Referring to FIGS. 2, 3 and 4, after a desired distance “d” has been reached, radiation source 22 produces actinic radiation that polymerizes and cross-links imprinting material 36 a, forming polymer material 36 c in which a substantial portion thereof is cross-linked. As a result, imprinting material 36 a transforms to polymer material 36 c, which is a solid, forming imprinting layer 134, shown in FIG. 5. Specifically, polymer material 36 c is solidified to provide side 34 c of imprinting layer 134 with a shape conforming to a shape of a surface 28 c of mold 28, with imprinting layer 134 having recesses 30. After imprinting layer 134 is transformed to consist of polymer material 36 c, shown in FIG. 4, imprint head 18, shown in FIG. 2, is moved to increase distance “d” so that mold 28 and imprinting layer 134 are spaced-apart.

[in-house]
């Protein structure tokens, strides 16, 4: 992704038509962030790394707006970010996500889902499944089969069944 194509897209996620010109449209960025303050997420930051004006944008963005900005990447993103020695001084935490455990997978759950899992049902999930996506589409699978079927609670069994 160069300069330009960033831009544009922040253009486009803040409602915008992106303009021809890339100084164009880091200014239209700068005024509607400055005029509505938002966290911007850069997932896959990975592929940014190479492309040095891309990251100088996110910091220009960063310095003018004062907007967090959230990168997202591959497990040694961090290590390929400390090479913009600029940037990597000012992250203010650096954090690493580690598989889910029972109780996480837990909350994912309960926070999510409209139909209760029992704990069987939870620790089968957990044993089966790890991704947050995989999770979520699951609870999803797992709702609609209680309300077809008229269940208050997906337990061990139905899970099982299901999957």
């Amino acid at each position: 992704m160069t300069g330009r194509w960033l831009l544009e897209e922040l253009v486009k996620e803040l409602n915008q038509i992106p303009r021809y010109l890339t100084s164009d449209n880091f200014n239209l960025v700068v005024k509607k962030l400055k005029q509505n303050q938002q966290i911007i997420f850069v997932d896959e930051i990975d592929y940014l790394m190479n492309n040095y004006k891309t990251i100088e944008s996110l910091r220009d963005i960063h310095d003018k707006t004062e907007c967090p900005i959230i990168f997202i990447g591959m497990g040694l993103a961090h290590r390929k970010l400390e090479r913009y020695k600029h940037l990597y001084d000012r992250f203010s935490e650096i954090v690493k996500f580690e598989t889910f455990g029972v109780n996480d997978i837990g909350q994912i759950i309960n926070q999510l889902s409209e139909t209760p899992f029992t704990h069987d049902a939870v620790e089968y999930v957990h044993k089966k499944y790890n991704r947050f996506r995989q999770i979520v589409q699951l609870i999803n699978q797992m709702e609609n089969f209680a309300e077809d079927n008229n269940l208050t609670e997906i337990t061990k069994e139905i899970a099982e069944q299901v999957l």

Referring to FIGS. 2, 3 and 5, the pattern recorded in imprinting layer 34 may be produced primarily, if not solely, by capillary force of imprinting material 36 a with mold 28 and/or substrate 31. The amount of external force, i.e., non-capillary pressure, employed is dependent upon several factors, including the composition of imprinting material 36 a, the resulting thickness of imprinting layer 34 and the area over which imprinting material 36 a must spread. For example, a fixed composition of imprinting material 36 a and a fixed area over which imprinting material 36 a is to spread, there is a minimum distance d′ between substrate 31 and protrusions 28 b that is reached before capillary filling occurs. Were thickness t2 of imprinting layer 34 greater than d′ very little capillary pressure would be employed to spread imprinting material 36 a, i.e., a greater amount of compressive forces would be exerted on mold 28. In that case, an external positive force F is employed to spread imprinting material 36 a in droplets 36 in a desirable amount of time. In this manner, imprinting material 36 a in droplets 36 is spread primarily with external pressure applied thereto via mold 28 a sufficient amount until imprinting material 36 a is spread between mold 28 and substrate 31, as desired.